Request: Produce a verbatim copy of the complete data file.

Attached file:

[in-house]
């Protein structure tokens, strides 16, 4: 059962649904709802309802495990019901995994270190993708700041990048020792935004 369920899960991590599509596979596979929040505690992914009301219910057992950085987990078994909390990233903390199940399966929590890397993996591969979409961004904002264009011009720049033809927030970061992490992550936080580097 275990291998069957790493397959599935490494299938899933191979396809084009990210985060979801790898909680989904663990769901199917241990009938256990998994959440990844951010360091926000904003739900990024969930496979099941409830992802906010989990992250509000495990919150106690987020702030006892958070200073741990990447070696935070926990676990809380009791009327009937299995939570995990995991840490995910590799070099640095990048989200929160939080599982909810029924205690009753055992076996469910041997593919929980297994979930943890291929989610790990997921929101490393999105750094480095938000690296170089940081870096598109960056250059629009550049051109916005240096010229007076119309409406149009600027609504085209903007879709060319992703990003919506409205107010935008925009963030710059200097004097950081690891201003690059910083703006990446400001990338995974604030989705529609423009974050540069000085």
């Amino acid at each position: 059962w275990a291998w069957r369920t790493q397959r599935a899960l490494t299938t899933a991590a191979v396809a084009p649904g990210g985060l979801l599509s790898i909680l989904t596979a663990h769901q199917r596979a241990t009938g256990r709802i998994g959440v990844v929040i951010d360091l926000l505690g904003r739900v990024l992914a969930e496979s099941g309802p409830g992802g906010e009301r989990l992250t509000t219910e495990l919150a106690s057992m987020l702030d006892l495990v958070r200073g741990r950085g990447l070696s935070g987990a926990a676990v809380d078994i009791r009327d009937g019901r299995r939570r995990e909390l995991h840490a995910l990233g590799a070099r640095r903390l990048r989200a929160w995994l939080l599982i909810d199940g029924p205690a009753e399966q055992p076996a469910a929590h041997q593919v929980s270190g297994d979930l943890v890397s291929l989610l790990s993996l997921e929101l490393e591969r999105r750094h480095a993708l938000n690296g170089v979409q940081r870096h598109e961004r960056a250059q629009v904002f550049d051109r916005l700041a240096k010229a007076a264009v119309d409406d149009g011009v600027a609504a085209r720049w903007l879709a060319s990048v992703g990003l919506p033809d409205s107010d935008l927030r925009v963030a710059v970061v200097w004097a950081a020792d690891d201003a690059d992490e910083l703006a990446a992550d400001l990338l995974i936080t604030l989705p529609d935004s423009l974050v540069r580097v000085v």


[in-house]
């Protein structure tokens, strides 16, 4: 059962649904709802309802495990019901995994270190993708700041990048020792935004 369920899960991590599509596979596979929040505690992914009301219910057992950085987990078994909390990233903390199940399966929590890397993996591969979409961004904002264009011009720049033809927030970061992490992550936080580097 275990291998069957790493397959599935490494299938899933191979396809084009990210985060979801790898909680989904663990769901199917241990009938256990998994959440990844951010360091926000904003739900990024969930496979099941409830992802906010989990992250509000495990919150106690987020702030006892958070200073741990990447070696935070926990676990809380009791009327009937299995939570995990995991840490995910590799070099640095990048989200929160939080599982909810029924205690009753055992076996469910041997593919929980297994979930943890291929989610790990997921929101490393999105750094480095938000690296170089940081870096598109960056250059629009550049051109916005240096010229007076119309409406149009600027609504085209903007879709060319992703990003919506409205107010935008925009963030710059200097004097950081690891201003690059910083703006990446400001990338995974604030989705529609423009974050540069000085």
């Amino acid at each position: 059962w275990a291998w069957r369920t790493q397959r599935a899960l490494t299938t899933a991590a191979v396809a084009p649904g990210g985060l979801l599509s790898i909680l989904t596979a663990h769901q199917r596979a241990t009938g256990r709802i998994g959440v990844v929040i951010d360091l926000l505690g904003r739900v990024l992914a969930e496979s099941g309802p409830g992802g906010e009301r989990l992250t509000t219910e495990l919150a106690s057992m987020l702030d006892l495990v958070r200073g741990r950085g990447l070696s935070g987990a926990a676990v809380d078994i009791r009327d009937g019901r299995r939570r995990e909390l995991h840490a995910l990233g590799a070099r640095r903390l990048r989200a929160w995994l939080l599982i909810d199940g029924p205690a009753e399966q055992p076996a469910a929590h041997q593919v929980s270190g297994d979930l943890v890397s291929l989610l790990s993996l997921e929101l490393e591969r999105r750094h480095a993708l938000n690296g170089v979409q940081r870096h598109e961004r960056a250059q629009v904002f550049d051109r916005l700041a240096k010229a007076a264009v119309d409406d149009g011009v600027a609504a085209r720049w903007l879709a060319s990048v992703g990003l919506p033809d409205s107010d935008l927030r925009v963030a710059v970061v200097w004097a950081a020792d690891d201003a690059d992490e910083l703006a990446a992550d400001l990338l995974i936080t604030l989705p529609d935004s423009l974050v540069r580097v000085v």